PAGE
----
The magnitude of the reactive hyperemia was calculated as the area under the curve during the reactive hyperemia period relative to baseline, where the hyperemia period was defined as a 3-minute period starting immediately after the occlusion was released. The mean BOLD and BF changes during the entire occlusion also were determined. 
Statistical analyses were performed in STATA 11 (StataCorp LP, College Station, TX) and GraphPad Prism (GraphPad Software, Inc., La Jolla, CA). The data were analyzed by unpaired and paired t-tests, ANOVA, and nonlinear regression. P values less than 0.05 were taken to be statistically significant. Values reported are mean ± SE. 
Results
Figure 1 (left) shows the BP, RBF, and ChBF recordings from a typical trial. BP was stable during the entire trial. At the start of the occlusion, RBF and ChBF decreased sharply as expected. RBF gradually returned toward baseline, but ChBF did so to a lesser extent. Immediately after release of the occlusion, RBF overshot its baseline (i.e., the reactive hyperemic response), but ChBF simply returned to baseline. The BOLD measurements (Fig. 1, right) showed similar trends as the BF measurements albeit at a lower SNR. 
Figure 1
 
Typical experimental recordings from the blood flow (BF, left) and BOLD MRI (BOLD, right) protocols under light adapted conditions using the 60-second carotid occlusion.
Figure 1
 
Typical experimental recordings from the blood flow (BF, left) and BOLD MRI (BOLD, right) protocols under light adapted conditions using the 60-second carotid occlusion.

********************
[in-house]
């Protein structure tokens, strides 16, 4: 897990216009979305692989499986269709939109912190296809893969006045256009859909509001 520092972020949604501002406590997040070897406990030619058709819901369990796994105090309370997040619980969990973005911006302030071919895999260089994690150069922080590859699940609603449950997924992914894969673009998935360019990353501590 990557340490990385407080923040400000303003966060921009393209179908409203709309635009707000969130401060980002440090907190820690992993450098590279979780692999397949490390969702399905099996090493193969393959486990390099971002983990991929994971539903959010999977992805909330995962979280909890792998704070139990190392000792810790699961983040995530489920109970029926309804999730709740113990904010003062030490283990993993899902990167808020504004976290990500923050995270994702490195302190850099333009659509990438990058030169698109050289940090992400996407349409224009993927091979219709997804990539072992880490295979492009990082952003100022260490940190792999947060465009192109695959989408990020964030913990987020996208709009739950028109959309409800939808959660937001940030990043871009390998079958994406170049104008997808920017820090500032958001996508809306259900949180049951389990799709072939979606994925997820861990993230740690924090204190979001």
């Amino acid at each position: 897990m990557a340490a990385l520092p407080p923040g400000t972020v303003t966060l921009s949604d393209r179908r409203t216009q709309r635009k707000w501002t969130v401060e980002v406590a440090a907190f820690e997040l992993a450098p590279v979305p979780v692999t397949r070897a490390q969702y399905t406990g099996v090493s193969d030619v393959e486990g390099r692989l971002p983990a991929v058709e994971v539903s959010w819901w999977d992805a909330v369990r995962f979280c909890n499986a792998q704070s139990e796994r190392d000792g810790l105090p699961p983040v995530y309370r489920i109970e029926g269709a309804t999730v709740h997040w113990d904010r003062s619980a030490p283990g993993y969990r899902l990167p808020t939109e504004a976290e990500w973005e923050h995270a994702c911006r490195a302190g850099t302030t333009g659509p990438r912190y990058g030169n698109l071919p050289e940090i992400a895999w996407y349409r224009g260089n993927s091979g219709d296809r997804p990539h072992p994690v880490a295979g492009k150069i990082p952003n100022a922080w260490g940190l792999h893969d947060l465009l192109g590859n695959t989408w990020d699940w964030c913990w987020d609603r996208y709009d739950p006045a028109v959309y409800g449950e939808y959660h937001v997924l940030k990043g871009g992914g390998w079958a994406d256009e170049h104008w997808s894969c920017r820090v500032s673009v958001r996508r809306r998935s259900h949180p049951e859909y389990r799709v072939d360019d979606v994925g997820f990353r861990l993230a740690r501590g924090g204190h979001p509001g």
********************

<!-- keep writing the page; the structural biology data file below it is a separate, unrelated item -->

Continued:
During the 60-second occlusion, the average RBF over the entire occlusion duration decreased less than the average ChBF (−33.3% ± 14.4% vs. −49.8% ± 19.2%, P = 0.014; Fig. 2A). However, the average RBOLD signals during the occlusion decreased significantly more than the average ChBOLD signals (−12.4% ± 4.8% vs. −4.4% ± 2.7%, P = 0.0001; Fig. 2B). The magnitudes of the RBF and RBOLD reactive hyperemias were significantly larger than those of ChBF and ChBOLD (P = 0.0007 and 0.0135, respectively; Figs. 2C, 2D). The ChBF and ChBOLD reactive hyperemias were quite small and not statistically different from zero. 
Figure 2
 
Responses (normalized to baseline) during and after 60-second carotid occlusion under light adapted conditions. (A) Mean retinal and choroidal BF, and (B) retinal and choroidal BOLD during the occlusion period. (C) Magnitude of the BF reactive hyperemia and (D) BOLD reactive hyperemia after the occlusion.
Figure 2
 
Responses (normalized to baseline) during and after 60-second carotid occlusion under light adapted conditions. (A) Mean retinal and choroidal BF, and (B) retinal and choroidal BOLD during the occlusion period. (C) Magnitude of the BF reactive hyperemia and (D) BOLD reactive hyperemia after the occlusion.
Figure 3 shows the effects of varying the occlusion duration on RBF and RBOLD reactive hyperemia under light adapted conditions. The averaged time course traces for RBF (Fig. 3A) and RBOLD (Fig. 3B) showed smaller reactive hyperemias after the shorter occlusion durations. When quantified, the magnitude of the RBF reactive hyperemia increased as a nonlinear function of occlusion duration at durations less than ≈60 seconds, but did not increase further with longer duration occlusions (Fig. 3C). The RBOLD reactive hyperemia magnitudes had a similar relationship with occlusion duration (Fig. 3D). In contrast to the retina, there was no indication of a choroidal reactive hyperemic response at different occlusion durations (Fig. 4).